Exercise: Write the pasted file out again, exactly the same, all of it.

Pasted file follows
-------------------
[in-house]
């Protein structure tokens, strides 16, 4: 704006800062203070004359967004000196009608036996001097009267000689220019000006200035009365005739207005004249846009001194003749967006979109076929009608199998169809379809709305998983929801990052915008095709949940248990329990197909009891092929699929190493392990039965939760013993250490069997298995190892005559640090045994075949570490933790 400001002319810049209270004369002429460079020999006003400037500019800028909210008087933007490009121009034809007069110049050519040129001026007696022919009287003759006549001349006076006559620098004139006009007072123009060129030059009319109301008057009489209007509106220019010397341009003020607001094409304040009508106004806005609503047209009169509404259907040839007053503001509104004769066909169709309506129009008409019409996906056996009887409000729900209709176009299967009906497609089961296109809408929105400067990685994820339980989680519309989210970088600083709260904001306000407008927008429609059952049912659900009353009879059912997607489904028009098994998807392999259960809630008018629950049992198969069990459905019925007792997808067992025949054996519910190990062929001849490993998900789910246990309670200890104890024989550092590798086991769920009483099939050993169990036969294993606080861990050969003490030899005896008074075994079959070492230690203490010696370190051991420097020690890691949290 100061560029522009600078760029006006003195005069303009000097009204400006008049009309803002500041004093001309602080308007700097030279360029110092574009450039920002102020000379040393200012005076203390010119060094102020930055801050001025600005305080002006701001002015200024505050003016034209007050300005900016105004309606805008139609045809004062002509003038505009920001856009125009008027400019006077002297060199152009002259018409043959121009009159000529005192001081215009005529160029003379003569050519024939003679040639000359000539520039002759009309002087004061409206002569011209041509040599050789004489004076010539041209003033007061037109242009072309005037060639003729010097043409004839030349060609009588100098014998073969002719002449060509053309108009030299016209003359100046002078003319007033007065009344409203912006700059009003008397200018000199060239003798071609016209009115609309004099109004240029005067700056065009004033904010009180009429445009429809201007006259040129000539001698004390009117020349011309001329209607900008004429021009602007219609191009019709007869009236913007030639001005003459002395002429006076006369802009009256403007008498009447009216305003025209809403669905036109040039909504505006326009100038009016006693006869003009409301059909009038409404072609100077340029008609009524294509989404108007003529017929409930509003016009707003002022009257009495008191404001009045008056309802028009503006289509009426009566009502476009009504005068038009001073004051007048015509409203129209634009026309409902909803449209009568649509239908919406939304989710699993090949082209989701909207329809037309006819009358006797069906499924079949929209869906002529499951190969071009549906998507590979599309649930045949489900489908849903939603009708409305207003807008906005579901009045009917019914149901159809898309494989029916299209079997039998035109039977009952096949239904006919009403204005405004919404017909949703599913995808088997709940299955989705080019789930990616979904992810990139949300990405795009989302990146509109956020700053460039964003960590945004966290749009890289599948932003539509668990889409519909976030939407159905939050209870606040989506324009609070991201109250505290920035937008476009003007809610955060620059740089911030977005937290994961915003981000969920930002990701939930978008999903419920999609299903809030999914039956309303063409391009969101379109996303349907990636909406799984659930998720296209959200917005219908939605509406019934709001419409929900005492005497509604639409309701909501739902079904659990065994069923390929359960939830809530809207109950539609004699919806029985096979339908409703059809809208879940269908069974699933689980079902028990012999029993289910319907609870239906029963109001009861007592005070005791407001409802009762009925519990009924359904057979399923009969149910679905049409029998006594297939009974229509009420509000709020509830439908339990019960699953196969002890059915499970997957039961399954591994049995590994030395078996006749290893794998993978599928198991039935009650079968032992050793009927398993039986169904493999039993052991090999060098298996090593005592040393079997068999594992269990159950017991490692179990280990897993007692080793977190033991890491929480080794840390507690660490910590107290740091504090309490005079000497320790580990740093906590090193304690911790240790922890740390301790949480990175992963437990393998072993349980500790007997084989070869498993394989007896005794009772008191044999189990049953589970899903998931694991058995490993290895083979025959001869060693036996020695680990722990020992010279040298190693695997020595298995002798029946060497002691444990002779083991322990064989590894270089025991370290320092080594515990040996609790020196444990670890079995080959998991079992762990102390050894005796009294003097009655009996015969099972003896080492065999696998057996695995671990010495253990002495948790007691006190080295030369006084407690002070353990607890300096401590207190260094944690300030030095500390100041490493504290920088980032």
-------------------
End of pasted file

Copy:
[in-house]
């Protein structure tokens, strides 16, 4: 704006800062203070004359967004000196009608036996001097009267000689220019000006200035009365005739207005004249846009001194003749967006979109076929009608199998169809379809709305998983929801990052915008095709949940248990329990197909009891092929699929190493392990039965939760013993250490069997298995190892005559640090045994075949570490933790 400001002319810049209270004369002429460079020999006003400037500019800028909210008087933007490009121009034809007069110049050519040129001026007696022919009287003759006549001349006076006559620098004139006009007072123009060129030059009319109301008057009489209007509106220019010397341009003020607001094409304040009508106004806005609503047209009169509404259907040839007053503001509104004769066909169709309506129009008409019409996906056996009887409000729900209709176009299967009906497609089961296109809408929105400067990685994820339980989680519309989210970088600083709260904001306000407008927008429609059952049912659900009353009879059912997607489904028009098994998807392999259960809630008018629950049992198969069990459905019925007792997808067992025949054996519910190990062929001849490993998900789910246990309670200890104890024989550092590798086991769920009483099939050993169990036969294993606080861990050969003490030899005896008074075994079959070492230690203490010696370190051991420097020690890691949290 100061560029522009600078760029006006003195005069303009000097009204400006008049009309803002500041004093001309602080308007700097030279360029110092574009450039920002102020000379040393200012005076203390010119060094102020930055801050001025600005305080002006701001002015200024505050003016034209007050300005900016105004309606805008139609045809004062002509003038505009920001856009125009008027400019006077002297060199152009002259018409043959121009009159000529005192001081215009005529160029003379003569050519024939003679040639000359000539520039002759009309002087004061409206002569011209041509040599050789004489004076010539041209003033007061037109242009072309005037060639003729010097043409004839030349060609009588100098014998073969002719002449060509053309108009030299016209003359100046002078003319007033007065009344409203912006700059009003008397200018000199060239003798071609016209009115609309004099109004240029005067700056065009004033904010009180009429445009429809201007006259040129000539001698004390009117020349011309001329209607900008004429021009602007219609191009019709007869009236913007030639001005003459002395002429006076006369802009009256403007008498009447009216305003025209809403669905036109040039909504505006326009100038009016006693006869003009409301059909009038409404072609100077340029008609009524294509989404108007003529017929409930509003016009707003002022009257009495008191404001009045008056309802028009503006289509009426009566009502476009009504005068038009001073004051007048015509409203129209634009026309409902909803449209009568649509239908919406939304989710699993090949082209989701909207329809037309006819009358006797069906499924079949929209869906002529499951190969071009549906998507590979599309649930045949489900489908849903939603009708409305207003807008906005579901009045009917019914149901159809898309494989029916299209079997039998035109039977009952096949239904006919009403204005405004919404017909949703599913995808088997709940299955989705080019789930990616979904992810990139949300990405795009989302990146509109956020700053460039964003960590945004966290749009890289599948932003539509668990889409519909976030939407159905939050209870606040989506324009609070991201109250505290920035937008476009003007809610955060620059740089911030977005937290994961915003981000969920930002990701939930978008999903419920999609299903809030999914039956309303063409391009969101379109996303349907990636909406799984659930998720296209959200917005219908939605509406019934709001419409929900005492005497509604639409309701909501739902079904659990065994069923390929359960939830809530809207109950539609004699919806029985096979339908409703059809809208879940269908069974699933689980079902028990012999029993289910319907609870239906029963109001009861007592005070005791407001409802009762009925519990009924359904057979399923009969149910679905049409029998006594297939009974229509009420509000709020509830439908339990019960699953196969002890059915499970997957039961399954591994049995590994030395078996006749290893794998993978599928198991039935009650079968032992050793009927398993039986169904493999039993052991090999060098298996090593005592040393079997068999594992269990159950017991490692179990280990897993007692080793977190033991890491929480080794840390507690660490910590107290740091504090309490005079000497320790580990740093906590090193304690911790240790922890740390301790949480990175992963437990393998072993349980500790007997084989070869498993394989007896005794009772008191044999189990049953589970899903998931694991058995490993290895083979025959001869060693036996020695680990722990020992010279040298190693695997020595298995002798029946060497002691444990002779083991322990064989590894270089025991370290320092080594515990040996609790020196444990670890079995080959998991079992762990102390050894005796009294003097009655009996015969099972003896080492065999696998057996695995671990010495253990002495948790007691006190080295030369006084407690002070353990607890300096401590207190260094944690300030030095500390100041490493504290920088980032």